## How to evaluate a Multiple Moving Sources Localization technique by the graphical results?

Started by 3 years ago5 replieslatest reply 3 years ago127 views

Fellow colleagues,

I'm currently working on Multiple Moving Sound Sources Localization. However, I'm also having some issues choosing the best "metric" in order to evaluate my results. In the picture annexed, for instance, I simulated two sound sources moving in a circular trajectory,  with the same radius from the referenced sensor, crossing each other at some point. As you can see, since the two sources have different attenuations for their signals through time, my localization algorithm always gives me two well-defined peaks, one stronger than the other (main and secondary), in the results, following somehow the expected trajectory for each source. My question is: How to evaluate numerically those results? Since the main and secondary peaks are supposed to be unknown, and change from one source to another after the crossing, I can't just choose one vector of main peaks and calculate its error related to the vector of expected peaks related to one source. I'm open to ideas.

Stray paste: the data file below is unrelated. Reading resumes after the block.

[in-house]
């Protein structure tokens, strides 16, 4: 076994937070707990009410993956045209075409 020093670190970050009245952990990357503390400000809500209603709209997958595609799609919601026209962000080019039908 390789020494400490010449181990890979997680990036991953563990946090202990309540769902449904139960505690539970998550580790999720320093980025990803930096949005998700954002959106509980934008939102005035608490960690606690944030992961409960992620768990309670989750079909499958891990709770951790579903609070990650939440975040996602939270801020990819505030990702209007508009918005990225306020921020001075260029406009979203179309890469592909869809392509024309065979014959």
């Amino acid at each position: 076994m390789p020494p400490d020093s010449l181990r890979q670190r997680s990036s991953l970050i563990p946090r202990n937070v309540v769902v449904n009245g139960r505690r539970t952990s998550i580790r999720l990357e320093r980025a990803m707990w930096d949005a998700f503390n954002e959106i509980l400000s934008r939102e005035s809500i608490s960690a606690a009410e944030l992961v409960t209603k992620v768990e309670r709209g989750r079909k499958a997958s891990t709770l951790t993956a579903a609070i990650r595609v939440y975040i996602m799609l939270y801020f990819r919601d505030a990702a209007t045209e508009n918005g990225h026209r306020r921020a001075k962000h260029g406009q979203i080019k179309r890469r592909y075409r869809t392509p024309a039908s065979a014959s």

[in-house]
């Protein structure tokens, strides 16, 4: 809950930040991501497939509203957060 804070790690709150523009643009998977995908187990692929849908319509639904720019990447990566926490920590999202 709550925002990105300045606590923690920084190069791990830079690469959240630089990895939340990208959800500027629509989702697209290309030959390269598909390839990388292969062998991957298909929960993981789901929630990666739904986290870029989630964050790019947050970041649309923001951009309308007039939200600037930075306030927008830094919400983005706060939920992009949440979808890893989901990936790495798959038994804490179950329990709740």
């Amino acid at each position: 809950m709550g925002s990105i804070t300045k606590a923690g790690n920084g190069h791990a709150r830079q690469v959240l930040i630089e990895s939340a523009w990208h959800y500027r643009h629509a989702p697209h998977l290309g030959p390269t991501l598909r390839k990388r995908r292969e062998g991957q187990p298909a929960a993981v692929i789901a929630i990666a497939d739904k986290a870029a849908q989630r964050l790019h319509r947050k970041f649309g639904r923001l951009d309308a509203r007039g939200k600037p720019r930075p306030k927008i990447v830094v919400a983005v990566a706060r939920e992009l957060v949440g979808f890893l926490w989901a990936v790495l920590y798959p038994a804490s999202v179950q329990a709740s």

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It seems the problem of localizing moving sources with a given receptor set you have already solved. To evaluate the accuracy of the localization you can use the mean (and standard deviation) of the Euclidean distances between the reference source positions and the estimated positions. Depending on the application not only the mean distance error but its standard deviation may be constrained.

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Yes, the problem of localization is solved.
Thank you for the tips. So, as far as I can see, the information about the difference between main and secondary peaks is useless then. I have to treat them equally. Since each frame (vertical line on the graph) has two peaks (the main and the secondary), I just need to choose, for each of the two reference points, the closest peak and then evaluate as you describe it, right?

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Well, if you have two sources and two references, you have two errors at each time frame. Probably, it is easy to find the closest peak to each reference, and then you can calculate the two peak-reference distances. Averaging those two distances over all time frames of your experiment will give a measure of the error in the localization of the two sources. In fact, if you have S sources and T time frames you must average S*T distance errors. Calculating the standard deviation of such S*T distance errors you get a measure of the variability of the error.

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